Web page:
The next shot is the cockpit of a decaying 1940-something Ford that sat alongside the road in Southern Maryland.  Except for the yellow hue in the dash gauges and the reddish tones in the wheel, there is very little color information – the choice to go black and white was easy and much more consistent with the era of the car.
4 IMG_3130-2
4 IMG_3130
The following shot comes from the lobby of the Solar Lab at the National Renewable Energy Laboratories (NREL) in Boulder Colorado.  This shot is nearly black and white without any adjustment.  The only hint of color comes from the window below the dome letting in natural light to the lobby.  This is a fun shot because it is a unique piece of architecture and also because of the full tonal range, gradual transitions and the only occasional sharp edge.
5 IMG_3404-2 5 IMG_3404
Arguably, the next shot has sufficient color to make you wonder why I include it in the group of photographs considered to have too little color information to warrant a color shot.  To a certain extent, this is true.  However, the color is highly concentrated in a couple of areas including the top of the minaret, the grass around the mosque, and the green of the mosque dome.
By removing those few points of concentrated color, I think the shot becomes much more interesting.
6 IMG_3441-2 6 IMG_3441
The Washington Monument in Washington, DC during a snow storm leaves very little remaining color.  In this case, there is a slight yellow hue to the monument and because the shot was taken at some distance, the flags at the base show just specs of red and blue.  I find the black and white version much more interesting and consistent with the starkness of a menacing sky, barren trees, and snow covered ground.
7 Washington Monument in the Snow-2 7 Washington Monument in the Snow
The next shot takes us back out to Colorado and the National Renewable Energy Laboratories.  This shot features a wind turbine blade in the foreground, quickly followed by the mountain range, then domination by a dramatic sky.  The tiny bit of color comes primarily from the brown grass.  I find the drama of the sky much more compelling in black and white.  The bit of color in the dormant grass is not missed.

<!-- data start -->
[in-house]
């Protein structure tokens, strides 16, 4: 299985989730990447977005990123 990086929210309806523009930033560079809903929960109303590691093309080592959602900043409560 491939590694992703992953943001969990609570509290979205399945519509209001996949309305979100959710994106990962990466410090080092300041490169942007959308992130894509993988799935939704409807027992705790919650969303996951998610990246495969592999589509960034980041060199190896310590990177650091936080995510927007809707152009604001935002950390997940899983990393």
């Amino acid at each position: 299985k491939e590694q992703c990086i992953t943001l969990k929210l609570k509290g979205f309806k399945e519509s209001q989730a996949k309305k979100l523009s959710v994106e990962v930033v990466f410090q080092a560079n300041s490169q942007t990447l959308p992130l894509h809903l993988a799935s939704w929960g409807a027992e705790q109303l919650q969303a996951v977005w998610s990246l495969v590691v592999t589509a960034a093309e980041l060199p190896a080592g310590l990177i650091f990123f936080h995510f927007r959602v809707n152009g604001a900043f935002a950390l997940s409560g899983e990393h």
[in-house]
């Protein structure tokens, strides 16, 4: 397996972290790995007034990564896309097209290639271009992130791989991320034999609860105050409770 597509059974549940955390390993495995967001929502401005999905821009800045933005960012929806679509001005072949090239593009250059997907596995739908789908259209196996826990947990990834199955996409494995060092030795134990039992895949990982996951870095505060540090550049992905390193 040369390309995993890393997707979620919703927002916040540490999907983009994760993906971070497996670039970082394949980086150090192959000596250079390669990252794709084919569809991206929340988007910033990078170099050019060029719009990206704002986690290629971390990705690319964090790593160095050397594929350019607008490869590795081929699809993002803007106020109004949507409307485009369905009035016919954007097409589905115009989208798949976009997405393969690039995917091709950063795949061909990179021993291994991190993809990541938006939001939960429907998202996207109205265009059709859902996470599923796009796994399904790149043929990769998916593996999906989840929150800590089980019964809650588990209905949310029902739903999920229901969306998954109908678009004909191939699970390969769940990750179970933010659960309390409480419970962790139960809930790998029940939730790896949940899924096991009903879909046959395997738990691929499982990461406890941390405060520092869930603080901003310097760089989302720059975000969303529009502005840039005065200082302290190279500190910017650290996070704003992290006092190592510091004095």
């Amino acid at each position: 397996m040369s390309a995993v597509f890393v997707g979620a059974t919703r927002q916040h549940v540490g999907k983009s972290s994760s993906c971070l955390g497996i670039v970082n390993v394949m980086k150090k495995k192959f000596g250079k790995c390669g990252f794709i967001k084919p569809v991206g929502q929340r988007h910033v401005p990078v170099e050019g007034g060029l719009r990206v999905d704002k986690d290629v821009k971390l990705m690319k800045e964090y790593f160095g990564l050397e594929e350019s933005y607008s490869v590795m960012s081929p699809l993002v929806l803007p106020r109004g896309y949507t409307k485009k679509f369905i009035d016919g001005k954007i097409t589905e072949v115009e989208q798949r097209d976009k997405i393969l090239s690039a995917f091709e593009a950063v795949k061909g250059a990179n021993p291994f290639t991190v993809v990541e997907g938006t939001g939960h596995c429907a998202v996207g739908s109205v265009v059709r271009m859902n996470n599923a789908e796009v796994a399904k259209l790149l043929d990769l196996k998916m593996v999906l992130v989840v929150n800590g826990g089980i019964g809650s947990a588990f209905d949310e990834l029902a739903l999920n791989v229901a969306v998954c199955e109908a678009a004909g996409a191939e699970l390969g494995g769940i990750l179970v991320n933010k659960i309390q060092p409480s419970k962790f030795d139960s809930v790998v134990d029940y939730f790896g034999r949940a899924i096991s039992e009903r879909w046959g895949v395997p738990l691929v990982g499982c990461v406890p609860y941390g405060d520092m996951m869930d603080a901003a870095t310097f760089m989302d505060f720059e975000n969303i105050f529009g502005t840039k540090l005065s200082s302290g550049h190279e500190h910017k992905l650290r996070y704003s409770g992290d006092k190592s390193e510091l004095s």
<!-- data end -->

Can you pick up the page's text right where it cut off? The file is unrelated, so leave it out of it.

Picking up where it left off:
8 NREL Big Sky Turbine Blade-2
8 NREL Big Sky Turbine Blade
The next shot, “Storm over Lincoln,” combines the key elements of the Washington Monument in Snow with the NREL wind turbine shot.  The color is limited to the slight hue in the monument’s stone, and the dark green, nearly underexposed trees bordering the reflecting pool.  The entire scene is complimented by a dramatic and foreboding sky.  The sloping tree lines draw the observers eye to the Lincoln Monument, then up to the sky.
9 Storm over Lincoln-2
9 Storm over Lincoln
The next shot is of the Ulysses S. Grant Memorial in front of the U.S. Capitol building.  The shot is interesting on a number of levels.  First, the stormy sky sets the scene for battle – a gloomy and threatening day as General Grant leads his troops, in this case, against the invaders of the national mall who have setup large tents and barbeque pits!
The only color of significance in the shot is the oxidation on the monument proper.  With the conversion to black and white, the green oxidized metal gains additional contrast and makes the shot more consistent over the tonal range of the composition.
10 Charge the Storm-2
10 Charge the Storm
The next shot is an interesting case.  The pair of Southern Maryland barns has sufficient color information with respect to the blue in the sky, the green grass, and the red of the barns themselves.  However, much of the barn is in the shade, and the color is very muted.  In this case, the color information was not sufficient in the area I wanted it.  The black and white version brings out much of the detail in the shadows and adds more interest to the shot.
11 IMG_2841-2
11 IMG_2841